Massachusetts Institute of Technology (MIT) has been home to many inventions and well-known graduates, but the school is now making a push to foster entrepreneurship and become the leader when it comes to innovation.
“The facts are that until quite recently MIT didn’t do anything explicit to promote innovation other than the research and education part. The graduates who have been in the entrepreneurial world think MIT can do an even better job by being deliberate about entrepreneurship and not being derivative,” shares Ray Stata, MIT alumnus and co-founder of the computer chip manufacturer Analog Devices.
Rafael Reif, the new president of MIT, explains, “The Initiative will actively celebrate, support and intensify MIT’s culture of making, our faith in the creative power of mind and hand. To society’s boldest makers, we say: ‘If you want to change the world, make yourself at home at MIT.’”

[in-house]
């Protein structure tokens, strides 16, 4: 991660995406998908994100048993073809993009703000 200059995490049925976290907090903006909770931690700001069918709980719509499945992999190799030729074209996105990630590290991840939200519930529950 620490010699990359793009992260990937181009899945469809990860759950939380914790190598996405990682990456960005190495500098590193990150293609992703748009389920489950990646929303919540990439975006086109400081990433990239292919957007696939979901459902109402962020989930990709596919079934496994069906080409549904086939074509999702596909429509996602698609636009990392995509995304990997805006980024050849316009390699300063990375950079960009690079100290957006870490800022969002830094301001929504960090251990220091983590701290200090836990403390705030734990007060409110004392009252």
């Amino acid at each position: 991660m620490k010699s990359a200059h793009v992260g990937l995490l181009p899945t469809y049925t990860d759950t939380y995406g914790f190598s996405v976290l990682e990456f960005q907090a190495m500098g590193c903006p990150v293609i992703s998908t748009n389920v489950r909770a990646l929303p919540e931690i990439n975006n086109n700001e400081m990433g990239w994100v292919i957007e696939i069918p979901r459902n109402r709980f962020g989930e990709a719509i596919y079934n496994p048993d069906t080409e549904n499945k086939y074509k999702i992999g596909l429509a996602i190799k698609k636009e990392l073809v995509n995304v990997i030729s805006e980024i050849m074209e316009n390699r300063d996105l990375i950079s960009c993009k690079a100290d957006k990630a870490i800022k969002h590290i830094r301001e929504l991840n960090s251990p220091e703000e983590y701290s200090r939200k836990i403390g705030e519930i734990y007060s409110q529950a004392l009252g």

A boot camp focusing on making start-up ideas come to life, called Start6, is already being offered to engineering students for academic credit. The students have the opportunity to discuss various topics with experienced entrepreneurs and venture capitalists to help prepare them to start their own businesses. MIT is also looking at other ways to create this culture, such as an innovation and entrepreneurship minor for undergrads, funding student businesses, and building creative spaces around campus where students and professors can brainstorm together.
An estimated 3 million people are employed by the 26,000 businesses that have already been created by MIT alumni, a study by the nonprofit Ewing Marion Kauffman Foundation has found, but they want to see that number grow. As Stata says, “More students from MIT will become entrepreneurs. For our country, and society, that will be good. And a lot of those will hang around Boston like I did and help the economy.”